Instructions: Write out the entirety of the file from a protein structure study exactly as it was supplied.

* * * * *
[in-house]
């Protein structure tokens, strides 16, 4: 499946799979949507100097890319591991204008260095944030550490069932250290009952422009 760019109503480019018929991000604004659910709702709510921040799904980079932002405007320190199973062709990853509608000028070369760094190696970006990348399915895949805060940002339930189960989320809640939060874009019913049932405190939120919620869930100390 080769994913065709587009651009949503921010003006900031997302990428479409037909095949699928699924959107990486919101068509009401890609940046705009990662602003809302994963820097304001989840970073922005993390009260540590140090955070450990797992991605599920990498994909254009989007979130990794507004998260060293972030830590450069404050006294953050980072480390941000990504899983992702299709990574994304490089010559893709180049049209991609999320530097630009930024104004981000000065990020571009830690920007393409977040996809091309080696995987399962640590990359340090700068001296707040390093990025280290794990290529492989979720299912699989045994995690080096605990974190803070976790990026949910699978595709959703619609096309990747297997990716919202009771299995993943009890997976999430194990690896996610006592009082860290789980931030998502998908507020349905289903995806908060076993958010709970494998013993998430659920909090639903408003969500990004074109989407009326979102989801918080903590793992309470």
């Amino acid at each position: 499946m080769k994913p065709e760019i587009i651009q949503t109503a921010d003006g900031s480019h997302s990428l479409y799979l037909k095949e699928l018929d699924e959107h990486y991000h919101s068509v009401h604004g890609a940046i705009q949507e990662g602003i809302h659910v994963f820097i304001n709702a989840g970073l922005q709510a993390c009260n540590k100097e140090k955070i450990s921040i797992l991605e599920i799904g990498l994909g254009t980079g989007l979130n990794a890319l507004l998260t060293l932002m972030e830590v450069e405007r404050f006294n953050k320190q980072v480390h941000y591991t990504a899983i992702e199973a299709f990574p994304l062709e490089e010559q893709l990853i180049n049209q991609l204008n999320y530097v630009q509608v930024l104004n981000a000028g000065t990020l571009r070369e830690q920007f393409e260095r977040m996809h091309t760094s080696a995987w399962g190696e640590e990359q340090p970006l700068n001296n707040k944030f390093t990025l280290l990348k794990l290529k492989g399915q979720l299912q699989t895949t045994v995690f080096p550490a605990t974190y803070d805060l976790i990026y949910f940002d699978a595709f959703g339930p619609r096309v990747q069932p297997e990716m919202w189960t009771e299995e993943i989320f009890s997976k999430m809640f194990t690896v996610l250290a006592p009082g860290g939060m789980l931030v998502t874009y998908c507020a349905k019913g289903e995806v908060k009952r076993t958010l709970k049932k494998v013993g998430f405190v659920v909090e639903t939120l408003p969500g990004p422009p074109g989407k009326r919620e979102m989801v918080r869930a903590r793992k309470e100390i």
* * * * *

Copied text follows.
[in-house]
């Protein structure tokens, strides 16, 4: 499946799979949507100097890319591991204008260095944030550490069932250290009952422009 760019109503480019018929991000604004659910709702709510921040799904980079932002405007320190199973062709990853509608000028070369760094190696970006990348399915895949805060940002339930189960989320809640939060874009019913049932405190939120919620869930100390 080769994913065709587009651009949503921010003006900031997302990428479409037909095949699928699924959107990486919101068509009401890609940046705009990662602003809302994963820097304001989840970073922005993390009260540590140090955070450990797992991605599920990498994909254009989007979130990794507004998260060293972030830590450069404050006294953050980072480390941000990504899983992702299709990574994304490089010559893709180049049209991609999320530097630009930024104004981000000065990020571009830690920007393409977040996809091309080696995987399962640590990359340090700068001296707040390093990025280290794990290529492989979720299912699989045994995690080096605990974190803070976790990026949910699978595709959703619609096309990747297997990716919202009771299995993943009890997976999430194990690896996610006592009082860290789980931030998502998908507020349905289903995806908060076993958010709970494998013993998430659920909090639903408003969500990004074109989407009326979102989801918080903590793992309470």
């Amino acid at each position: 499946m080769k994913p065709e760019i587009i651009q949503t109503a921010d003006g900031s480019h997302s990428l479409y799979l037909k095949e699928l018929d699924e959107h990486y991000h919101s068509v009401h604004g890609a940046i705009q949507e990662g602003i809302h659910v994963f820097i304001n709702a989840g970073l922005q709510a993390c009260n540590k100097e140090k955070i450990s921040i797992l991605e599920i799904g990498l994909g254009t980079g989007l979130n990794a890319l507004l998260t060293l932002m972030e830590v450069e405007r404050f006294n953050k320190q980072v480390h941000y591991t990504a899983i992702e199973a299709f990574p994304l062709e490089e010559q893709l990853i180049n049209q991609l204008n999320y530097v630009q509608v930024l104004n981000a000028g000065t990020l571009r070369e830690q920007f393409e260095r977040m996809h091309t760094s080696a995987w399962g190696e640590e990359q340090p970006l700068n001296n707040k944030f390093t990025l280290l990348k794990l290529k492989g399915q979720l299912q699989t895949t045994v995690f080096p550490a605990t974190y803070d805060l976790i990026y949910f940002d699978a595709f959703g339930p619609r096309v990747q069932p297997e990716m919202w189960t009771e299995e993943i989320f009890s997976k999430m809640f194990t690896v996610l250290a006592p009082g860290g939060m789980l931030v998502t874009y998908c507020a349905k019913g289903e995806v908060k009952r076993t958010l709970k049932k494998v013993g998430f405190v659920v909090e639903t939120l408003p969500g990004p422009p074109g989407k009326r919620e979102m989801v918080r869930a903590r793992k309470e100390i």